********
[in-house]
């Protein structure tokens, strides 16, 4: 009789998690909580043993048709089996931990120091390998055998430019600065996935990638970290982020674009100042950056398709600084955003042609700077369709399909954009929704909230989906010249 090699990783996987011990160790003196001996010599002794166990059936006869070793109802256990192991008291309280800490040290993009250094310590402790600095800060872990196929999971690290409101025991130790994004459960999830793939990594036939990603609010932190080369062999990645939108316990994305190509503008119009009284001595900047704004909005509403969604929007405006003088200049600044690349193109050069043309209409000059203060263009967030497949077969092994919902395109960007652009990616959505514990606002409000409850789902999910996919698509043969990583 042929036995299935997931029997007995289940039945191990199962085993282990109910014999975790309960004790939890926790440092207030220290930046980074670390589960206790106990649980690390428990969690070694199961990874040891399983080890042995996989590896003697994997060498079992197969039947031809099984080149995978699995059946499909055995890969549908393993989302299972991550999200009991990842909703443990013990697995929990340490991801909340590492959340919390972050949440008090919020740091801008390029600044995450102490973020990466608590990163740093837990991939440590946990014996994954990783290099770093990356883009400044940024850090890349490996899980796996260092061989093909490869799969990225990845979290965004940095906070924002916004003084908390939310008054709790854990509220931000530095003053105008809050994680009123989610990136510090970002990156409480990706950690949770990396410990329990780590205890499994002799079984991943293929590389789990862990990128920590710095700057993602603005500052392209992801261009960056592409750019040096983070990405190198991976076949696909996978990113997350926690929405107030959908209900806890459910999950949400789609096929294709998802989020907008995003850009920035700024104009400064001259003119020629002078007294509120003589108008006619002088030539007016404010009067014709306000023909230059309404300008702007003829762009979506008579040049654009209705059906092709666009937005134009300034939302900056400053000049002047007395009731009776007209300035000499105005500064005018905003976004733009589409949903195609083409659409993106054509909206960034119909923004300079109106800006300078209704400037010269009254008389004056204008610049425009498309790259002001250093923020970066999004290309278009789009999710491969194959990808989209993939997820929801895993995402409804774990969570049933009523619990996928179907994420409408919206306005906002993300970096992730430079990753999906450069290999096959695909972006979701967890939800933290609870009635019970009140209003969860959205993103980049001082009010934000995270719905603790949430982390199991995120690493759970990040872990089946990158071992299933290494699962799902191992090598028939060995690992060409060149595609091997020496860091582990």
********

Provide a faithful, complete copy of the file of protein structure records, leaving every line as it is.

[in-house]
């Protein structure tokens, strides 16, 4: 009789998690909580043993048709089996931990120091390998055998430019600065996935990638970290982020674009100042950056398709600084955003042609700077369709399909954009929704909230989906010249 090699990783996987011990160790003196001996010599002794166990059936006869070793109802256990192991008291309280800490040290993009250094310590402790600095800060872990196929999971690290409101025991130790994004459960999830793939990594036939990603609010932190080369062999990645939108316990994305190509503008119009009284001595900047704004909005509403969604929007405006003088200049600044690349193109050069043309209409000059203060263009967030497949077969092994919902395109960007652009990616959505514990606002409000409850789902999910996919698509043969990583 042929036995299935997931029997007995289940039945191990199962085993282990109910014999975790309960004790939890926790440092207030220290930046980074670390589960206790106990649980690390428990969690070694199961990874040891399983080890042995996989590896003697994997060498079992197969039947031809099984080149995978699995059946499909055995890969549908393993989302299972991550999200009991990842909703443990013990697995929990340490991801909340590492959340919390972050949440008090919020740091801008390029600044995450102490973020990466608590990163740093837990991939440590946990014996994954990783290099770093990356883009400044940024850090890349490996899980796996260092061989093909490869799969990225990845979290965004940095906070924002916004003084908390939310008054709790854990509220931000530095003053105008809050994680009123989610990136510090970002990156409480990706950690949770990396410990329990780590205890499994002799079984991943293929590389789990862990990128920590710095700057993602603005500052392209992801261009960056592409750019040096983070990405190198991976076949696909996978990113997350926690929405107030959908209900806890459910999950949400789609096929294709998802989020907008995003850009920035700024104009400064001259003119020629002078007294509120003589108008006619002088030539007016404010009067014709306000023909230059309404300008702007003829762009979506008579040049654009209705059906092709666009937005134009300034939302900056400053000049002047007395009731009776007209300035000499105005500064005018905003976004733009589409949903195609083409659409993106054509909206960034119909923004300079109106800006300078209704400037010269009254008389004056204008610049425009498309790259002001250093923020970066999004290309278009789009999710491969194959990808989209993939997820929801895993995402409804774990969570049933009523619990996928179907994420409408919206306005906002993300970096992730430079990753999906450069290999096959695909972006979701967890939800933290609870009635019970009140209003969860959205993103980049001082009010934000995270719905603790949430982390199991995120690493759970990040872990089946990158071992299933290494699962799902191992090598028939060995690992060409060149595609091997020496860091582990």